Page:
Just a short subway trip away from Crown Heights sits the original manuscript of the “Rambam’s Menorah”, a Mishnah Torah autographed by the Rambam, and other historic Rambam manuscripts and seforim.
By Anash.org reporter
“Corrected from my copy. I, Moses ben Rabbi Maimon zt”l“.
These words, written in the handwriting of the Rambam himself on a copy of Mishnah Torah, along with other manuscripts written by the Rambam, are on display in Manhattan, just a short subway trip away from Crown Heights.
Also on display is the original manuscript of the “Rambam’s Menorah,” the straight-branched drawing of the menorah which the Rebbe stressed as a source for the true look of the menorah in the Beis Hamikdash. This manuscript, which continues to make an oversized impact on Chanukah celebrations and the study of the Beis Hamikdash, is sitting under a pane of glass, available for anyone to view.
The manuscripts, along with a number of historic prints of the Rambam’s works and early handwritten volumes, are on display as part of a new exhibit at the Yeshiva University Museum. Titled “The Golden Path: Maimonides Across Eight Centuries,” the exhibit showcases the Rambam’s influence on the Jewish world, and far beyond, from his lifetime until contemporary times.
Opening with the abovementioned manuscripts, the exhibit displays document fragments from the Cairo Genizah fully in the Rambam’s hand, a beautifully carved 11th-century door to the aron kodesh from Cairo’s Ben Ezra Synagogue which the Rambam likely used, and a number of early manuscripts and early prints of the Mishnah Torah.
Also on display are several beautifully decorated medieval manuscripts of Moreh Nevuchim, handwritten copies of Pirush Hamishnayos, and early prints of those and other works authored by the Rambam or based on his works.
The exhibit closes with a section showing the continued influence of the Rambam, even in mundane areas such as the names of sports parks and teams. Tucked in a corner in this section is a reproduction of a New York Times article from 1986 about the Rebbe’s takanah of learning Rambam every day.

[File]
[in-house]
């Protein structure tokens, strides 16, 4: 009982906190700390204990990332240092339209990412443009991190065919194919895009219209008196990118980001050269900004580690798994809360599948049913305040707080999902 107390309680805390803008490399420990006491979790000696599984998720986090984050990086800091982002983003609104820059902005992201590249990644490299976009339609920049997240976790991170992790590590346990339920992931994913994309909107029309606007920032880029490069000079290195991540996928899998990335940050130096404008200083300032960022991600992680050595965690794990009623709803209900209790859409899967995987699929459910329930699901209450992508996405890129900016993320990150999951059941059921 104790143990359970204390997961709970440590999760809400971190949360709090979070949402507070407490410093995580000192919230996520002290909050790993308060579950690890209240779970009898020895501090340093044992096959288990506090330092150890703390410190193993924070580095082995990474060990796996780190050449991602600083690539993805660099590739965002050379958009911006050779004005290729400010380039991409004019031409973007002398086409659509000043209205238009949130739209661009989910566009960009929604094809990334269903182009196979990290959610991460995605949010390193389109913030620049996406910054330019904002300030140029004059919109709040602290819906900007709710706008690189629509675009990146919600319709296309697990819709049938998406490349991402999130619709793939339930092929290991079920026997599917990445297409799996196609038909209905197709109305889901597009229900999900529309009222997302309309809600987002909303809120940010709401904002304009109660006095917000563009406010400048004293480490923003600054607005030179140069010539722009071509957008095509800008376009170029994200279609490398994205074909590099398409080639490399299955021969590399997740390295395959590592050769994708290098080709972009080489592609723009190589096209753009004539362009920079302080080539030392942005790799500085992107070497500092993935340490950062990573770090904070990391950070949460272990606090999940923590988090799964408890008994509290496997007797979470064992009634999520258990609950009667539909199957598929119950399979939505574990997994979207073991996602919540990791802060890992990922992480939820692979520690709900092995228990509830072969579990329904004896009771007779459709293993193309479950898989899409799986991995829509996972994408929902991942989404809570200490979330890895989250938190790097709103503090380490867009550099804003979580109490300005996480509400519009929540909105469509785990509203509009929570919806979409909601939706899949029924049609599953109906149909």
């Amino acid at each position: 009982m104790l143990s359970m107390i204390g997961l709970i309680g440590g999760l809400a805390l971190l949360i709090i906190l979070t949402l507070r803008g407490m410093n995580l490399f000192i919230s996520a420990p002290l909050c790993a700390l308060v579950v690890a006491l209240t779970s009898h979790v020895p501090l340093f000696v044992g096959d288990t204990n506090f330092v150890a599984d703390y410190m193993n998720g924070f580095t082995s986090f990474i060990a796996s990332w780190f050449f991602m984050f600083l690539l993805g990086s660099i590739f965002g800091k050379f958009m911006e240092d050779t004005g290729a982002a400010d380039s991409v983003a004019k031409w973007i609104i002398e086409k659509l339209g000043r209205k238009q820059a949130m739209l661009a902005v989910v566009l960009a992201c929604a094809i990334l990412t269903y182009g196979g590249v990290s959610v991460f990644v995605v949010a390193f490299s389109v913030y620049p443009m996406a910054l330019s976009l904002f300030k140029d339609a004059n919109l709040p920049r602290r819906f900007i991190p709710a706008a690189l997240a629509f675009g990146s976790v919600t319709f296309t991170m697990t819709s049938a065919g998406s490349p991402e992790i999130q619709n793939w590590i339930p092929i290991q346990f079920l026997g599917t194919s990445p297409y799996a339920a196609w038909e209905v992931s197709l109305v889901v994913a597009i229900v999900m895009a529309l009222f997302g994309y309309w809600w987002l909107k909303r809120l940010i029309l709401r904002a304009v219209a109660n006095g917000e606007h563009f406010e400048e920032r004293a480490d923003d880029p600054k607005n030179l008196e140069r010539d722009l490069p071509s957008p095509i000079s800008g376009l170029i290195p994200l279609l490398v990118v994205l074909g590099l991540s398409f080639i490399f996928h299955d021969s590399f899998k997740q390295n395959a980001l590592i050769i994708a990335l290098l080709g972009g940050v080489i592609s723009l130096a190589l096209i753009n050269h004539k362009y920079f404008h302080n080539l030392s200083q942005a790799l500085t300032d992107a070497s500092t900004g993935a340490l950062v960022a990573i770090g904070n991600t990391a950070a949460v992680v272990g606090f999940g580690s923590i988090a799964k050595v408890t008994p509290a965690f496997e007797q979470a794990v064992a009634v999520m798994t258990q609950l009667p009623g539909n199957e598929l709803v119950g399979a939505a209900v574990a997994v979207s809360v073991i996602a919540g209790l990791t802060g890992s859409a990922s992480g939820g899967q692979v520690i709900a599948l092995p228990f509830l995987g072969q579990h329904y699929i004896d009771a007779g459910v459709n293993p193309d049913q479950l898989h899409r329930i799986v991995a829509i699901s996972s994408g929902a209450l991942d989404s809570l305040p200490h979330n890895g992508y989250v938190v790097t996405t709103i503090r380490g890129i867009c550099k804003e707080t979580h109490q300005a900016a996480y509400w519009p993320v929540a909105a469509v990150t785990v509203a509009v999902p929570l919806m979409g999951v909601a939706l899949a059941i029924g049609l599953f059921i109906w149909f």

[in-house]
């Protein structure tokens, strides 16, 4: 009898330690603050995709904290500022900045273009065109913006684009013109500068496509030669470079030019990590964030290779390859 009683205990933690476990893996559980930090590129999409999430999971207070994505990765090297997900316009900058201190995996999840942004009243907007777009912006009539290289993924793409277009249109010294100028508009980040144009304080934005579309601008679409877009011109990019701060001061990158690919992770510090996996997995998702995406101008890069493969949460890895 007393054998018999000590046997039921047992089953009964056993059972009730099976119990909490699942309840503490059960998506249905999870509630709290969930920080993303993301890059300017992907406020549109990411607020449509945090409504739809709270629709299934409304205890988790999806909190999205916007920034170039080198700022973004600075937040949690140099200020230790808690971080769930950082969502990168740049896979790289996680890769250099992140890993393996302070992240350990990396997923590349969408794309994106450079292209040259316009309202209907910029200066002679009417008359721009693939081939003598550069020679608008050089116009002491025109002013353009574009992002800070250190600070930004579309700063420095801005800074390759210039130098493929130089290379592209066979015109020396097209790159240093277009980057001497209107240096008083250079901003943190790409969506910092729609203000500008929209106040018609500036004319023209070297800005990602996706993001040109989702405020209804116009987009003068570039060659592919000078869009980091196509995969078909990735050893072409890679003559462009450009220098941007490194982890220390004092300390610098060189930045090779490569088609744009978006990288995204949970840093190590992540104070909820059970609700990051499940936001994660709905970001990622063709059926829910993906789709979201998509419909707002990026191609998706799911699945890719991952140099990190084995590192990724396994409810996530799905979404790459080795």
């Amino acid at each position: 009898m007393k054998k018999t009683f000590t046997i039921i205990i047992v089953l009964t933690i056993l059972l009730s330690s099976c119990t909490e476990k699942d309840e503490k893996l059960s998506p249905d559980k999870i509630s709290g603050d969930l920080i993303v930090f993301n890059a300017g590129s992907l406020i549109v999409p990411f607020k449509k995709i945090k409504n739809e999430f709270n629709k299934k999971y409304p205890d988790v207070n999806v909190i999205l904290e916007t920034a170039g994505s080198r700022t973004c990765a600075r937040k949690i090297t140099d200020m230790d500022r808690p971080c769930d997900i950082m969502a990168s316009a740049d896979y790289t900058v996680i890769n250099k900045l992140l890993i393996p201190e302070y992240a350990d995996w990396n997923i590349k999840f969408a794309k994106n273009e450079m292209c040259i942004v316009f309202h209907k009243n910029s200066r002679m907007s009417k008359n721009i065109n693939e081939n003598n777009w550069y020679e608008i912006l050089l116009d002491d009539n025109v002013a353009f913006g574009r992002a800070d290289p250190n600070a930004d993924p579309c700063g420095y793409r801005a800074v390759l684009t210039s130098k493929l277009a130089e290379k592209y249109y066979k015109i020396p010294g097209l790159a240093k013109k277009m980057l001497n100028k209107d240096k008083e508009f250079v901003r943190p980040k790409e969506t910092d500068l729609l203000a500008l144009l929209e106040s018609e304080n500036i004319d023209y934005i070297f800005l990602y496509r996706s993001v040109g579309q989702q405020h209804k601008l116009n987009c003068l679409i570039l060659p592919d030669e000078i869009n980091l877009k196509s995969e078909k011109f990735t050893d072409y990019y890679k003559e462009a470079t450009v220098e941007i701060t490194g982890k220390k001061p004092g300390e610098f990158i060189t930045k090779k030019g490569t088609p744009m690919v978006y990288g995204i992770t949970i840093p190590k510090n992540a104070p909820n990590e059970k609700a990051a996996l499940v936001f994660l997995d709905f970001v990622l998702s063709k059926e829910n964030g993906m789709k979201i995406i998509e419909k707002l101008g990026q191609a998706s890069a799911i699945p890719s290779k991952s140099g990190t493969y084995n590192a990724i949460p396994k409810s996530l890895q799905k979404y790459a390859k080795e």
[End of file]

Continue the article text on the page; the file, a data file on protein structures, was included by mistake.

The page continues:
In a conversation with Anash.org, Curator Dr. David Sclar says that in addition to their daily study of Rambam, he feels there is an aspect of the Rambam’s life that Lubavitch can deeply appreciate.
“One thing that the exhibit demonstrates is that in addition to his monumental Torah scholarship, and his exceptional writing on a variety of topics, the Rambam also spent much of his time guiding his fellow Jews. Whether spiritually, medically, or communally, the Rambam dedicated enormous effort and time to assisting others,” he said.
“This can be particularly seen in the handwritten letters of the Rambam from the Cairo Genizah, where he is writing about communal matters.
“I see a parallel in this to the work of Chabad shluchim, who dedicate their lives to helping other Jews,” he said.
According to Dr. Sclar, one of the aims of the exhibit is that visitors should come out with a vision of the Rambam’s impact, starting nearly nine centuries ago and continuing to this very day.
“The exhibit presents a broad view of the Rambam’s influence, from the writing of his work during his lifetime, to the spread of his texts in various parts of the Jewish world over the following centuries, to many aspects that permeate our daily life today,” he says. “From manuscripts and early printed books to a basketball jersey and children’s comics, one can trace his influence over the past 850+ years.”
The exhibit is open five days a week, with no charge for admission. All one has to do is take the subway from 770 to 14 St – Union Sq Station, walk 5 minutes, and take advantage of this once-in-a-lifetime opportunity.
A Lubavitcher visitor is sure to be struck by standing just inches away from the signature of the Rambam, whose Torah they study day in and day out. For a student of the Rebbe’s Torah, to see the original manuscript illustration of the menorah which the Rebbe spoke and wrote about, will almost certainly leave him spellbound.
The Yeshiva University Museum is located at 15 W 16th St, New York, NY 10011.
Monday – Wednesday: 10:00 am – 4:00 pm
Thursday: 10:00 am – 7:30 pm
Sunday: 11:00 am – 4:00 pm